DANVILLE — Joe Tanner knows something about setting high goals.
His was about 200 miles above Earth.
The 64-year-old astronaut eventually reached that lofty target, but not until his 40s, when he was chosen as a crew member for the first of his four space shuttle missions.
With a large picture of Earth looming over his shoulder on a video screen, Tanner told wide-eyed students at Danville's South View Middle School on Monday that he wanted them to remember two things.
"I want you to set your goals high," said the 1968 Danville High School grad, "and never give up."
Now-retired from NASA and an instructor in the aerospace engineering sciences department at the University of Colorado, Tanner told his hometown students they need post-secondary education or training, because the workforce has demands for more skilled workers all the time.
If someone discourages you or says you're not qualified, he told the kids, commit to improving your skills.
"It took me a long while to achieve my ultimate goal," said Tanner, who shared the details of his long journey to space — how he applied to the program five times over 12 years before finally being accepted.
In response to an invitation from his Danville High classmate, South View teacher Janet Pipkin, Tanner graciously gave up his Monday morning at the tail end of a two-week visit back home to answer students' questions and share his experiences as an astronaut. It was one part show, one part tell — Tanner brought photos and videos from one of his missions to the International Space Station.
He spoke to the entire student body in two separate assemblies, then had lunch in the school library with a smaller group of students.
Tanner's message was "powerful," South View Principal Sharon Phillips said, showing students "you can achieve something when you believe in yourself and work hard."
Part of the lunchtime group, Dasha Randle asked Tanner several questions, including what other careers he could have pursued with his University of Illinois education and training.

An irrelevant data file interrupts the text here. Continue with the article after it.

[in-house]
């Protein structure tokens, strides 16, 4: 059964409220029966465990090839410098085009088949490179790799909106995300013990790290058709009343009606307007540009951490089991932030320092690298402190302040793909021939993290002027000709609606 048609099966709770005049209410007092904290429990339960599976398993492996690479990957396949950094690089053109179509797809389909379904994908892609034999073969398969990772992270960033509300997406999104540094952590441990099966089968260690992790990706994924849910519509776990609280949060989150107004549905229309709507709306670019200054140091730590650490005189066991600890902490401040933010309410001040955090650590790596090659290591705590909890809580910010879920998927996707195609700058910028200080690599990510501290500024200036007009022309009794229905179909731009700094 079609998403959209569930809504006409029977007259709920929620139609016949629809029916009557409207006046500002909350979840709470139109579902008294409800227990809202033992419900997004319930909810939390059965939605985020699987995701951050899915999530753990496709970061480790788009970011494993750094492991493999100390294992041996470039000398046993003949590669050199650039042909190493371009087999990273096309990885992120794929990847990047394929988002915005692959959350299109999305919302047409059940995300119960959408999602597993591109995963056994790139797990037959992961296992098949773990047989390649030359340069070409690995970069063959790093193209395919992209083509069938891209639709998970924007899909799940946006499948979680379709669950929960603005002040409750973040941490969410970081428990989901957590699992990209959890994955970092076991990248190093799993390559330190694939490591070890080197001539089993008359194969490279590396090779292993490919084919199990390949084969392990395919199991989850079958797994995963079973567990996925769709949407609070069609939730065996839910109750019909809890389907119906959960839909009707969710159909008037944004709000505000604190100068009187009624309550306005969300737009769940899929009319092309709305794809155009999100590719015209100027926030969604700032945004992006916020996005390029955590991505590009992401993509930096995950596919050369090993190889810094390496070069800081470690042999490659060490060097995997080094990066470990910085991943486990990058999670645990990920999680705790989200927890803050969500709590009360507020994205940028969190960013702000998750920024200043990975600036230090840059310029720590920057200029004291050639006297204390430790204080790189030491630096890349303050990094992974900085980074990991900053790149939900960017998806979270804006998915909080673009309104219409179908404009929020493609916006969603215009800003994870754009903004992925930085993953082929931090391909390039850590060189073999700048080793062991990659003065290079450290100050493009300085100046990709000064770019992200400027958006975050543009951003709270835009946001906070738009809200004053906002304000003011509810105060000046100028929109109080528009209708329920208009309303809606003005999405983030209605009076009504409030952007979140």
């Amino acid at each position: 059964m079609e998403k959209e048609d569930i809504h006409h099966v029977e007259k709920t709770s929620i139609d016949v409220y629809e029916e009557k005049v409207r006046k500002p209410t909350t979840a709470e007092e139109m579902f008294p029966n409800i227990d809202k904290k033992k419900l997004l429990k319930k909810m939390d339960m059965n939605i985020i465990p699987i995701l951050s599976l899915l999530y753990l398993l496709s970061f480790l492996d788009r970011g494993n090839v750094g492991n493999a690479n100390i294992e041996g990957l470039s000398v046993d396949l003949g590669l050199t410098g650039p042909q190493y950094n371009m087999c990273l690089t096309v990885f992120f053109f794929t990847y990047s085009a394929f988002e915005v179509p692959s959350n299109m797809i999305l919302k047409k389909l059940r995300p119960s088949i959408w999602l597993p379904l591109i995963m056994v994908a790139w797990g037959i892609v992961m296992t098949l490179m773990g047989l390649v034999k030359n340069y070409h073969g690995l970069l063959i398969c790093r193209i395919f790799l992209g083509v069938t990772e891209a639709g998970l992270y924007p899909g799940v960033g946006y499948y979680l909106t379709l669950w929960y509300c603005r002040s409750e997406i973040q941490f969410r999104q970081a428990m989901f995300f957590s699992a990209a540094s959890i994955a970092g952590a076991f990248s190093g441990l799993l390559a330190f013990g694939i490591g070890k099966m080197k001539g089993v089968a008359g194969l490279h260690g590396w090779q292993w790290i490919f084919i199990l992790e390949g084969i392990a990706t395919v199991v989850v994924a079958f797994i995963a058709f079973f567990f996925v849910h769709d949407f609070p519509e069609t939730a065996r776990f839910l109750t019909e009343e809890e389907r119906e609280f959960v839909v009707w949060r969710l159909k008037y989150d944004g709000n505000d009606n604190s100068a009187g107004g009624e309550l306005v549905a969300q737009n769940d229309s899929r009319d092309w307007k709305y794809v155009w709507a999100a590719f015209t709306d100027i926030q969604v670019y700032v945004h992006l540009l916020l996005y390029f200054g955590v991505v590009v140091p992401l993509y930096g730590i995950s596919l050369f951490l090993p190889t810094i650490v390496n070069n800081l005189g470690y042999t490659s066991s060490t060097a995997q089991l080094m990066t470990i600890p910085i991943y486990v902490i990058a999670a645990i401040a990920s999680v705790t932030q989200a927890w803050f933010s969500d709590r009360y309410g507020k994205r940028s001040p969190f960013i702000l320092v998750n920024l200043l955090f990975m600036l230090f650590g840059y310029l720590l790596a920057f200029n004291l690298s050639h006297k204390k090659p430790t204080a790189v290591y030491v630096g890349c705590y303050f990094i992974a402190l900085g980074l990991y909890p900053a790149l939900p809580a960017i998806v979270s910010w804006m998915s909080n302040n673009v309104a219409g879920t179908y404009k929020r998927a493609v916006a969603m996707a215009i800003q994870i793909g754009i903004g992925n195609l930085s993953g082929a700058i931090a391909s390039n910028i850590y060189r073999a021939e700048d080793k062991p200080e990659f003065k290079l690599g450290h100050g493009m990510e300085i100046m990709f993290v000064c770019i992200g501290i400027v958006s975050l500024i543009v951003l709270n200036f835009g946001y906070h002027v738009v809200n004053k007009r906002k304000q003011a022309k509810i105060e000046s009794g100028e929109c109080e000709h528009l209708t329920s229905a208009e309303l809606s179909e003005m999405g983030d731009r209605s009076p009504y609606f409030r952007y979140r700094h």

Dasha, who wants to be a computer engineer, computer programmer or doctor, said she enjoyed learning about being in space — like the fact that it makes one a little taller, temporarily.
The eighth-grader found the aim-high message particularly inspiring.
"I hope I do," Dasha said.
When asked about NASA, Tanner told the students they're the No. 1 reason the United States should have a "robust" program. Having an interest in space exploration, he said, sparks learning about science and technology.
As a child, Tanner said he was motivated by the Apollo missions, just as generations after his were by the shuttle program.
"But what are we doing right now?" he asked the kids.
Some answered: the goal is Mars.
"Not really. Not actively," Tanner said, explaining that NASA's hope is to get there in 2035 — at the earliest.
He said not every student inspired by an active space program will become a part of it. But at least they'll have a passion for science and technology.
"And that's what this country needs," Tanner said.
Kids' stuff Some of the questions Joe Tanner fielded Monday: Seen any aliens? "I’ve looked; no. Haven’t even seen anything strange." How fun was the International Space Station? "About as much fun as you can imagine. You can play a killer game of hide and seek there." What’s your favorite thing to do in space? "Look out the window."